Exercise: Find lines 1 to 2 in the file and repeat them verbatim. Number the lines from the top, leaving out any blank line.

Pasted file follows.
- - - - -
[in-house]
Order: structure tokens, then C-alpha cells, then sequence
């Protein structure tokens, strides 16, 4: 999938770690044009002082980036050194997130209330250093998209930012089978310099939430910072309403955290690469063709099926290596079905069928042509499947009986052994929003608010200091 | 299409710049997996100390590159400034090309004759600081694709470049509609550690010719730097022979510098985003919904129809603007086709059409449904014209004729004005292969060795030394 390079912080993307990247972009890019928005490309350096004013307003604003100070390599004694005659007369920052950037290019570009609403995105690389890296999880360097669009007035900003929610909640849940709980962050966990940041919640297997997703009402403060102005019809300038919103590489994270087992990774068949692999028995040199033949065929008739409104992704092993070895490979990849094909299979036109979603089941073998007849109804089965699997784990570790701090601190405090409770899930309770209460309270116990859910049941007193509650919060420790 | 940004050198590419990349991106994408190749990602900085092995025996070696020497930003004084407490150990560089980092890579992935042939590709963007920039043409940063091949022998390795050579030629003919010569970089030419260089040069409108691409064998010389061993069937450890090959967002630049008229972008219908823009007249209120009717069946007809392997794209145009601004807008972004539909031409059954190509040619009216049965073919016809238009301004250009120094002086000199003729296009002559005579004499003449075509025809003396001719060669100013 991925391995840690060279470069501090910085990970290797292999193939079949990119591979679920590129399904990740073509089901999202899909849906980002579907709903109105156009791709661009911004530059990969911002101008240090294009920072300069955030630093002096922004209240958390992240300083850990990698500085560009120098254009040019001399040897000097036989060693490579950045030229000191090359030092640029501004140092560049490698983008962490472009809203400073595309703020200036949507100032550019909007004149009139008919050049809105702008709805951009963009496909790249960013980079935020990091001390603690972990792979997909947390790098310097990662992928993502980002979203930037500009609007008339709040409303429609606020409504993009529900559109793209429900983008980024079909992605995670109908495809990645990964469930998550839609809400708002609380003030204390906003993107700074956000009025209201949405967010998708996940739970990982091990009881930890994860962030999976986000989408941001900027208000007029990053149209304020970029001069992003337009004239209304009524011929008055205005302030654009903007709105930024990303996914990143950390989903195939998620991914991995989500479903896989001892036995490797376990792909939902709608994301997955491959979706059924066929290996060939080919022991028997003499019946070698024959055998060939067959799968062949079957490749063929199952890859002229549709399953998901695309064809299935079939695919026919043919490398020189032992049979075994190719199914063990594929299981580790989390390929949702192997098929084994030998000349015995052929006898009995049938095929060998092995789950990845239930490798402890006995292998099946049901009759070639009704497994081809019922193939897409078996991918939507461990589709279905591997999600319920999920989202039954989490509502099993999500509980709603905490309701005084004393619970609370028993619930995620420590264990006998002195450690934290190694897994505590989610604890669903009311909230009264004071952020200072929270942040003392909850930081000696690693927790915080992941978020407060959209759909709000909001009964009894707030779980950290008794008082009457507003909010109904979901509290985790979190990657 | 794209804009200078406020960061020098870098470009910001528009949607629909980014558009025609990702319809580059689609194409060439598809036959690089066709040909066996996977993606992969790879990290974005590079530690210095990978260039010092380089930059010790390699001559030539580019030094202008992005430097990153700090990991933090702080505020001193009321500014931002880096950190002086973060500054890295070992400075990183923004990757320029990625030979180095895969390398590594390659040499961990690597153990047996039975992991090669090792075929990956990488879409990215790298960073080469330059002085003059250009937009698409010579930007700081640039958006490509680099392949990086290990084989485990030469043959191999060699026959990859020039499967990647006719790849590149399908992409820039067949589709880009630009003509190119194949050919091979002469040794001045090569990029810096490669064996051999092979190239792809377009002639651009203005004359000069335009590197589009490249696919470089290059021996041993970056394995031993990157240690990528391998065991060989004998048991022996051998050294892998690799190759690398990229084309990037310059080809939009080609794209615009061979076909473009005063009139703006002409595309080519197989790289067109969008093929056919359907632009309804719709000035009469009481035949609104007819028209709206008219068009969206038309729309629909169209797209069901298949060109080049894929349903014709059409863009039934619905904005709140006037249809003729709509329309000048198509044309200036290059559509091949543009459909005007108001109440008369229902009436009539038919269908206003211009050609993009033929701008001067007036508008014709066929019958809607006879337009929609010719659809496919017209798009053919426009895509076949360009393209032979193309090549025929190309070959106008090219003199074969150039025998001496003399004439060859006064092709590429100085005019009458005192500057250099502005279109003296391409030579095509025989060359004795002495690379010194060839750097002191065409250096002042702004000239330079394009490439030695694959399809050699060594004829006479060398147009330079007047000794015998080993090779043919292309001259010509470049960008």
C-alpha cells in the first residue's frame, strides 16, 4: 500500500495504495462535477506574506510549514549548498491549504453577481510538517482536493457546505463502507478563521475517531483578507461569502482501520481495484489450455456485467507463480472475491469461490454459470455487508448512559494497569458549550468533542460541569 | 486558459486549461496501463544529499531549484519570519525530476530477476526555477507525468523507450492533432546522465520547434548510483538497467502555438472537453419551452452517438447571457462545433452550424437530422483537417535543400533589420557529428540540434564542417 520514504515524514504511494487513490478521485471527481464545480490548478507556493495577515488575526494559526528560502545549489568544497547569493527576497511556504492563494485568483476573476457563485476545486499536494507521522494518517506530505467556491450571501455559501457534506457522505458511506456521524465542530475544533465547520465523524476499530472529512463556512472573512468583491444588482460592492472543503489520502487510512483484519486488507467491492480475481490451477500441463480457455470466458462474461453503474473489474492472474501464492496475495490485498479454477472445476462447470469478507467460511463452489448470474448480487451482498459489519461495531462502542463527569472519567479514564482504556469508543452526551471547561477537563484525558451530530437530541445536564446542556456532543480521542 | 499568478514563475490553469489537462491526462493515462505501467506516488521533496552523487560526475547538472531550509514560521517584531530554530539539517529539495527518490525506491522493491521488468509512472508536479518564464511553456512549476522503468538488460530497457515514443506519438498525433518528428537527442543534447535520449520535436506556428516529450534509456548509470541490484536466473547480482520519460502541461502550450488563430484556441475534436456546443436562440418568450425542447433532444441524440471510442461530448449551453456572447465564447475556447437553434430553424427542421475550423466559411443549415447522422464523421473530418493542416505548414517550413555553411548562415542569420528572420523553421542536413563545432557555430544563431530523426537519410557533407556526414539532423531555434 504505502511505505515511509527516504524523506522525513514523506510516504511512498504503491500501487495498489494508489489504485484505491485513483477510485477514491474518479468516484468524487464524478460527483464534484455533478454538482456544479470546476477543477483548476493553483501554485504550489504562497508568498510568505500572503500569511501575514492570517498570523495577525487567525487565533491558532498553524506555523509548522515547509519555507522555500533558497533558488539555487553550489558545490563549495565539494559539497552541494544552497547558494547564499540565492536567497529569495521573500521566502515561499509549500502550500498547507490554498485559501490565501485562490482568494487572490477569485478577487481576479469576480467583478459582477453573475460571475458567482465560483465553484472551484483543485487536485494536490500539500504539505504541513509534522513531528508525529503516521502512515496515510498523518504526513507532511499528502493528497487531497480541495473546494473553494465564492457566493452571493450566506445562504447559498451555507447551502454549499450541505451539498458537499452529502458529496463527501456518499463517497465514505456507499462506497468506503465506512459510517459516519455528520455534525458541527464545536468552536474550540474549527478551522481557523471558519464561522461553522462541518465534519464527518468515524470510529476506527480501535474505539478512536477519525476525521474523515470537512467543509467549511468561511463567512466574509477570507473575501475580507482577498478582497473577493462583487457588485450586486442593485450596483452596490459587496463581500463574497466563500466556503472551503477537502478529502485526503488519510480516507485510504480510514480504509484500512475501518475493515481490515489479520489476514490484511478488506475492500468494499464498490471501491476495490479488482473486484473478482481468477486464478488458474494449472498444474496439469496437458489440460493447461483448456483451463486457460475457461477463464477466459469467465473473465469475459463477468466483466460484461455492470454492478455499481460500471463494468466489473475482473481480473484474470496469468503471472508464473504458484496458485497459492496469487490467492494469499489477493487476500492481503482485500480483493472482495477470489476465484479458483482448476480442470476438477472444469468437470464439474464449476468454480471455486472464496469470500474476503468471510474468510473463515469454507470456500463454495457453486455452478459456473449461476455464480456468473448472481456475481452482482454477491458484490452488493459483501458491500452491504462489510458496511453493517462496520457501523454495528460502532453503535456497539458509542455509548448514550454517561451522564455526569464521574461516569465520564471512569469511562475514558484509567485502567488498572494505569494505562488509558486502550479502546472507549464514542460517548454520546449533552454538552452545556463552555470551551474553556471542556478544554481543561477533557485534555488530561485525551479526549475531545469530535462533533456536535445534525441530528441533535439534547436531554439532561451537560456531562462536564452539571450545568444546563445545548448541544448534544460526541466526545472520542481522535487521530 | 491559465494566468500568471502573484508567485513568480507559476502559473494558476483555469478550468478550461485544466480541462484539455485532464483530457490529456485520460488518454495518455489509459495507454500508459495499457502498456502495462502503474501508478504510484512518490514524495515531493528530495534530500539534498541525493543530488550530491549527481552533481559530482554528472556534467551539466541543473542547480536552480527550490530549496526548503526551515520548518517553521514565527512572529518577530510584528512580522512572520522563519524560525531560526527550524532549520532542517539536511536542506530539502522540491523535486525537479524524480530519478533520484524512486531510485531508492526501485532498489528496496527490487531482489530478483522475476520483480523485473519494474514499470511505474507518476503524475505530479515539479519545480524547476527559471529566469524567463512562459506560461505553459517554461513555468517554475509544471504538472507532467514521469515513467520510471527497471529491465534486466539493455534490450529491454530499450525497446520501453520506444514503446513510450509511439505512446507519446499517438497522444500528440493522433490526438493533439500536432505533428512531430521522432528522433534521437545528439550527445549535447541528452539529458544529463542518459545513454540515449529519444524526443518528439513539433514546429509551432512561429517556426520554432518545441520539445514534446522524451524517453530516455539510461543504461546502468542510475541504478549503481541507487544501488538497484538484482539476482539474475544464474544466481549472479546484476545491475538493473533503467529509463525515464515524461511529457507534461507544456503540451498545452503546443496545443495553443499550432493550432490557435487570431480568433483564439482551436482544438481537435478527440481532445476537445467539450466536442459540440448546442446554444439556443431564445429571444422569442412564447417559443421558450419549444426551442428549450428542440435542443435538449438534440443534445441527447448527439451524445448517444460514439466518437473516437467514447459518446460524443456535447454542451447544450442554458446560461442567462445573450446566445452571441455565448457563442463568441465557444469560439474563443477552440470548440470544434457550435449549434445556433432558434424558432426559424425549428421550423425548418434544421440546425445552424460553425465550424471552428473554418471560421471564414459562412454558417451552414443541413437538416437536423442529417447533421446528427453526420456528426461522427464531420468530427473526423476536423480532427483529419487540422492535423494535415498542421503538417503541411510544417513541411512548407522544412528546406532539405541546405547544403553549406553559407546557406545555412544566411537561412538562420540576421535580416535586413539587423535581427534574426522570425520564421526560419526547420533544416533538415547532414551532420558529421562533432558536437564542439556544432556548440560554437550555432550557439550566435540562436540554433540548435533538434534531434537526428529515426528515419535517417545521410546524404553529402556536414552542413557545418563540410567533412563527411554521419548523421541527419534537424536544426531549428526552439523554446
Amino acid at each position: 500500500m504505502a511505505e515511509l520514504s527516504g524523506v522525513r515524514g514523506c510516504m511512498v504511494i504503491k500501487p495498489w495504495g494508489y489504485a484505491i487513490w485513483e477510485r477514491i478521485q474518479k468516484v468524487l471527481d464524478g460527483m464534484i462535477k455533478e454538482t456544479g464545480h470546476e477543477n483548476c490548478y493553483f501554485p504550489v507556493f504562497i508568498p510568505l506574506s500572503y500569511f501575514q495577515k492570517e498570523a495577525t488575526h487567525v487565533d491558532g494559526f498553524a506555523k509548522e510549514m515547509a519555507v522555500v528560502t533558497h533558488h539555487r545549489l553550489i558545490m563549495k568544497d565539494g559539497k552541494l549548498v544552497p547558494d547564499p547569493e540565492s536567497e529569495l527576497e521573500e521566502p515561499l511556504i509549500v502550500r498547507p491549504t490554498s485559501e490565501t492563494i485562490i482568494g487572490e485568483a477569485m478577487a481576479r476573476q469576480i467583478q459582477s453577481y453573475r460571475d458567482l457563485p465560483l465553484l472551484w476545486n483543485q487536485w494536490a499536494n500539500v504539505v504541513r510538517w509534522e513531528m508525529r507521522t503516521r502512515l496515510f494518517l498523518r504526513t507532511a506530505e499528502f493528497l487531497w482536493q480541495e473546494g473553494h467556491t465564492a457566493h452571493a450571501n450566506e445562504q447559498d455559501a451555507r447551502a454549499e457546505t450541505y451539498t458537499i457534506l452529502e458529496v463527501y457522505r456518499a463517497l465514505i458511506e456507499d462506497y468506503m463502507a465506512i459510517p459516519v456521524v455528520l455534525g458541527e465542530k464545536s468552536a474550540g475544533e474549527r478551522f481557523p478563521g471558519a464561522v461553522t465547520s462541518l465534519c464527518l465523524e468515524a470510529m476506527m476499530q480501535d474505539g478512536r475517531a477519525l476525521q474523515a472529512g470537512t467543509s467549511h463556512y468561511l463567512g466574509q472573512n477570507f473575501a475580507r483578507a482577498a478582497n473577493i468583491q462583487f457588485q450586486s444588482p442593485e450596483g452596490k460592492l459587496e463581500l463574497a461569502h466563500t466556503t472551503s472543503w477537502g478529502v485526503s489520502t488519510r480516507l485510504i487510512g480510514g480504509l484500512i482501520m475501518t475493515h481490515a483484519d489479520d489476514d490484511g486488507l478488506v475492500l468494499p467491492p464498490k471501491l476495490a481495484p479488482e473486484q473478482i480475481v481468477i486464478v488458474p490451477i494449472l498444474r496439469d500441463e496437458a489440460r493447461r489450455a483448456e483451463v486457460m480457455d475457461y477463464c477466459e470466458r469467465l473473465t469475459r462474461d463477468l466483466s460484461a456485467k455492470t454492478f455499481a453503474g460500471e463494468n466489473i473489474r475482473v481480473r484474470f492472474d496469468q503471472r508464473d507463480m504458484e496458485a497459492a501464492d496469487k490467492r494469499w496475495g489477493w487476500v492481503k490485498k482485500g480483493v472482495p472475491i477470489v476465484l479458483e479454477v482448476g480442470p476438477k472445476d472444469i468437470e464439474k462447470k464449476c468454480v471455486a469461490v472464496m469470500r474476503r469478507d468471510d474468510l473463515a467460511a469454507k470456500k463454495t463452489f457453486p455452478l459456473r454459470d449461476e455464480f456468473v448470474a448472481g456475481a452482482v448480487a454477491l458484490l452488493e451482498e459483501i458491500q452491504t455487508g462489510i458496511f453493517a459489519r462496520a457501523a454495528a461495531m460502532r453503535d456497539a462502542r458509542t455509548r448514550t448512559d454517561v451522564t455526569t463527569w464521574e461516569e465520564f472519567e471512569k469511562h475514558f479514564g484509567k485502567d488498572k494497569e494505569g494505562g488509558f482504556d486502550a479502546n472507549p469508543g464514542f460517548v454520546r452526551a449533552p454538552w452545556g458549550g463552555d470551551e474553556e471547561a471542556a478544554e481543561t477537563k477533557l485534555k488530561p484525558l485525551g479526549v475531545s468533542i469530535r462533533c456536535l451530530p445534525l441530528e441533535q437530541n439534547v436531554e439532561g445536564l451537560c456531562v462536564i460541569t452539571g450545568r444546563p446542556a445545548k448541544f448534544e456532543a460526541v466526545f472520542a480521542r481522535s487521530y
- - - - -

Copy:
[in-house]
Order: structure tokens, then C-alpha cells, then sequence